African Journal of
Agricultural Research

  • Abbreviation: Afr. J. Agric. Res.
  • Language: English
  • ISSN: 1991-637X
  • DOI: 10.5897/AJAR
  • Start Year: 2006
  • Published Articles: 6380

Full Length Research Paper

Evaluation of yield and yield components of low n maize (zea mays l.) varieties under low and high nitrogen conditions

M. S. Afolabi
  • M. S. Afolabi
  • Department of Agronomy, Osun State University, Ejigbo campus, Osun State, Nigeria.
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M. A. Murtadha
  • M. A. Murtadha
  • Department of Agronomy, College of Agriculture, Ejigbo campus, Osun State University, Osogbo, Osun State, Nigeria.
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W. A. Lamidi
  • W. A. Lamidi
  • Department of Agronomy, College of Agriculture, Ejigbo campus, Osun State University, Osogbo, Osun State, Nigeria.
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J. A. Abdul Waheed
  • J. A. Abdul Waheed
  • Department of Agronomy, College of Agriculture, Ejigbo campus, Osun State University, Osogbo, Osun State, Nigeria.
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A. E Salami
  • A. E Salami
  • Department of Crop, Soil and Environmental Sciences, Ekiti State University, Ado Ekiti, Ekiti State, Nigeria.
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O. B. Bello
  • O. B. Bello
  • Department of Biological sciences, Fountain University, Osogbo, Osun State, Nigeria.
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  •  Received: 26 October 2016
  •  Accepted: 30 January 2018
  •  Published: 31 January 2020


Field studies were conducted at the teaching and research farm of the Osun State University Ejigbo Campus, Osun State, Nigeria, during the 2015 and 2016 cropping seasons to determine the agronomic performance of low N maize varieties under two nitrogen conditions (low and high). The aim of this experiment was to determine the response of low N maize to two levels of nitrogen fertilizer. Ten low N maize varieties were used in this study. Low and high-N conditions of the soil was induced by application of urea fertilizer at the rate of 30 and 90kg ha-1 of nitrogen .The experiments were laid out in a randomized complete block design with three replications. High nitrogen application significantly improved maize vegetative growth, yield components and grain yield. The use of 90 kg ha-1 of N gave the highest maize plant height,  and number of leaves per plant, as well as grain yields of 3.50 and 3.58 tha-1 was obtained with the application of 90 kg ha-1 of N in 2015 and 2016 cropping seasons, respectively. The result indicated that application rates of nitrogen (kg ha-1 of N) improved growth attributes of all the varieties with SINT MAR 20CA LARGA gave maximum grain yield that is not significantly different from 72PBPROLC3SYN.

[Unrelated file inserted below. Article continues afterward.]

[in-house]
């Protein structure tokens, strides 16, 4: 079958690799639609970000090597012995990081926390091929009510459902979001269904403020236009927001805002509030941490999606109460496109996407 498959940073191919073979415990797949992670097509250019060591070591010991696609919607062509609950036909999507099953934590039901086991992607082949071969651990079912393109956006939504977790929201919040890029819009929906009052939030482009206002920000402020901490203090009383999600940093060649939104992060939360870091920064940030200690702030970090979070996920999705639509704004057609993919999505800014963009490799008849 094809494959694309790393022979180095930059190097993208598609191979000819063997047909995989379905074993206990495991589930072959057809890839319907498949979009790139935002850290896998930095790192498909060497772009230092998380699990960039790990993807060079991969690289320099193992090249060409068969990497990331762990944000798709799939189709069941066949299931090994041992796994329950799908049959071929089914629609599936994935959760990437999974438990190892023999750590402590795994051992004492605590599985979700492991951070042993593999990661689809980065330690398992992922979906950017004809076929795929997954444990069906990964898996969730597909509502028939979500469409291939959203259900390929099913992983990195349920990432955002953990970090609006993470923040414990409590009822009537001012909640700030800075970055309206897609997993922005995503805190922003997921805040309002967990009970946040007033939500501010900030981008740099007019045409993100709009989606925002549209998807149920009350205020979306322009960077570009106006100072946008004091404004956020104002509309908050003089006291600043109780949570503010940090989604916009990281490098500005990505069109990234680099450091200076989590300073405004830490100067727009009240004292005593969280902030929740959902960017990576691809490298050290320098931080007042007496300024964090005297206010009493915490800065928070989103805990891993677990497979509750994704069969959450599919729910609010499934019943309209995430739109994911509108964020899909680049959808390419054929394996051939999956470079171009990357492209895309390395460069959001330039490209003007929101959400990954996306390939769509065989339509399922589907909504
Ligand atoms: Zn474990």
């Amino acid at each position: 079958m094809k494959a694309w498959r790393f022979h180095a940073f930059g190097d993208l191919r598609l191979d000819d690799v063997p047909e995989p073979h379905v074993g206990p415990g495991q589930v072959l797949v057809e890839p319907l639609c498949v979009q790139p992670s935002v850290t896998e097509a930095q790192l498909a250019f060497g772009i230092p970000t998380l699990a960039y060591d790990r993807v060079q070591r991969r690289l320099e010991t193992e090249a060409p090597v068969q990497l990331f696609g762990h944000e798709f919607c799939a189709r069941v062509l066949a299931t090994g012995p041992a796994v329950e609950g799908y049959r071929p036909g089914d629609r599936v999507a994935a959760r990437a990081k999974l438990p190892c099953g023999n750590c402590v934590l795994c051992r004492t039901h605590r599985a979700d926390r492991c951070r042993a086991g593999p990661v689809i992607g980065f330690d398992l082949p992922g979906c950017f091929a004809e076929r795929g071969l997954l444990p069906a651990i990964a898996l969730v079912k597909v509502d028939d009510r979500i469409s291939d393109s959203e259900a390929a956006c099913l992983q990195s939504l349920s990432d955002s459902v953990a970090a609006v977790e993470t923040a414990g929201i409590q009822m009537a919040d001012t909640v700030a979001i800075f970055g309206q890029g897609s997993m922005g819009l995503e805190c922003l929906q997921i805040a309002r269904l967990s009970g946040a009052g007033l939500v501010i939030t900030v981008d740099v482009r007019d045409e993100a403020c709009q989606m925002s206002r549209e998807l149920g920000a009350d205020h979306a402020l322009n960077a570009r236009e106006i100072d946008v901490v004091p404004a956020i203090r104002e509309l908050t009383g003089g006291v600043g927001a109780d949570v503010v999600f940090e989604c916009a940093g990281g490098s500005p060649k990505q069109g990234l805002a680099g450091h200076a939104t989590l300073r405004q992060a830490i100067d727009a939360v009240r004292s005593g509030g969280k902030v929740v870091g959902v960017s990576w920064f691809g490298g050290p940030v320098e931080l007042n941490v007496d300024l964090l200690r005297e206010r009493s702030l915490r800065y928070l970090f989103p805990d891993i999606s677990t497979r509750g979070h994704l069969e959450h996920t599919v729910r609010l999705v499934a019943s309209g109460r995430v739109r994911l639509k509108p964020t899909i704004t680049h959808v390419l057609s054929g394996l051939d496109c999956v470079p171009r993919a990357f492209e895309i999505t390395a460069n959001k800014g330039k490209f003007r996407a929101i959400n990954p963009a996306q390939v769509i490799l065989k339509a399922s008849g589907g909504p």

Key words: Plant height, agronomic performance, low N maize, nitrogen levels.



Most Africans depend on maize as their stable food (Bänziger and Diallo, 2001) to feed both rural and urban dwellers. Maize cultivation in the tropics is seriously threatened by low nitrogen in  the  soil which  causes  low production in yield. Therefore, cultivation of low N tolerance cultivars is superior in the utilization of available N than other varieties.

Most  soils  in  Nigeria  are  inherently  low  in  N and its deficiency is due to the rapidity by which it is taken up or lost from the soil through erosion, volatilization or leaching nitrogen, and hence reduc­ing maize yield by as much as 40% (Baenziger and Lafitte, 1997). Soil fertility problem constitutes a serious constraint to maize food production. Out of the essential soil nutrients, nitrogen is the most limiting factor (Fakorede et al., 2003).

Nitrogen deficiency is one of the most important stresses affecting maize production in tropical areas (Bänziger et al., 1999; Yara, 2009; Law-Ogbomo and Remison, 2008). The soils in Nigeria are low in organic matter and available.  However, as a result of high cost of N fertilizer, poor distribution system and low purchas­ing power (Fakorede et al, 2003). The depletion has been attributed mainly to intensive and continuous cropping with little or no fertilizer application and thus culminating into imbalance between nutrients supply and extraction from the soil (Sanchez et al., 1997). The declining productivity of many tropical soils has been one of the major constraints limiting the realization of the genetic potentials of available improved crop varieties (Dudal and Deckers, 1993).